Water treatment-or the purification and sanitation of water-varies as to the source and kinds of water. Municipal waters, for example, consist of surface water and ground water, and their treatment is to be distinguished from that of industrial water supplies. Municipal water supplies are treated by public or private water utilities to make the water potable (safe to drink) and palatable (aesthetically pleasing) and to insure an adequate supply of water to meet the needs of the community at a reasonable cost. Except in exceedingly rare instances, the entire supply is treated to drinking water quality for three reasons: it is generally not feasible to supply water of more than one quality; it is difficult to control public access to water not treated to drinking water quality; and a substantial amount of treatment may be required even if the water is not intended for human consumption.
Raw (untreated) water is withdrawn from either a surface water supply (such as a lake or stream) or from an underground aquifer (by means of wells). The water flows or is pumped to a central treatment facility. Large municipalities may utilize more than one source and may have more than one treatment facility. The treated water is then pumped under pressure into a distribution system, which typically consists of a network of pipes (water mains) interconnected with ground level or elevated storage facilities (reservoirs). As it is withdrawn from the source, surface water is usually screened through steel bars, typically about 1 in (2.54 cm) thick and about 2 in (5.08 cm) apart, to prevent large objects such as logs or fish from entering the treatment facility. Finer screens are sometimes employed to remove leaves. If the water is highly turbid (cloudy or muddy), it may be pretreated in a large basin known as a pre-sedimentation basin to allow time for sand and larger silt particles to settle out.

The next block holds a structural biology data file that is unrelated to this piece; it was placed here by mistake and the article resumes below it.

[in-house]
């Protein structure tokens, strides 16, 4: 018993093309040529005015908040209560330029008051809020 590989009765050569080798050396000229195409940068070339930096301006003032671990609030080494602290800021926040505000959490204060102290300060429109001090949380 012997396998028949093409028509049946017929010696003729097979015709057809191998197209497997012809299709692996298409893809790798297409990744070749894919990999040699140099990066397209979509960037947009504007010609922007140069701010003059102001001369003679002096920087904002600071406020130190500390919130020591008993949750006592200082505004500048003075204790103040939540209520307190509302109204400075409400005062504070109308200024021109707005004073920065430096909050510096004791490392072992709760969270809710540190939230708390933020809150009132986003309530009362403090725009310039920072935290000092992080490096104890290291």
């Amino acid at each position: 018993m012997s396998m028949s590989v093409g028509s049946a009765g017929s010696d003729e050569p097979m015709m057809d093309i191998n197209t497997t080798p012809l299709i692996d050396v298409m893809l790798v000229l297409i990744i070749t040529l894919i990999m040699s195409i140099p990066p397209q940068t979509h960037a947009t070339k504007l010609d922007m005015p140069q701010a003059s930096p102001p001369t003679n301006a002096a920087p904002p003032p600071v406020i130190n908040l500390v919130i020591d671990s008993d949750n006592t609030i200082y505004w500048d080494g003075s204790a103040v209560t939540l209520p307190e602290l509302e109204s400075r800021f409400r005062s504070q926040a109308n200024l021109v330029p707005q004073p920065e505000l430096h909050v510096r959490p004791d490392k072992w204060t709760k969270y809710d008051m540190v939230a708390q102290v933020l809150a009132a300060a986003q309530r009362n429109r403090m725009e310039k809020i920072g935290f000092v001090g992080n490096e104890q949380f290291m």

All surface waters have the potential to carry pathogenic (disease-causing) microorganisms and must be disinfected prior to human consumption. Since the adequacy of disinfection cannot be assured in the presence of turbidity, it is first necessary to remove the suspended solids causing the water to be turbid. This is accomplished by a sequence of treatment processes that typically includes coagulation, flocculation, sedimentation, and filtration. Coagulation is accomplished by adding chemical coagulants, usually aluminum or iron salts, to neutralize the negative charge on the surfaces of the particles (suspended solids) present in the water, thereby eliminating the repulsive forces between the particles and enabling them to aggregate. Coagulants are usually dispersed in the water by rapid mixing.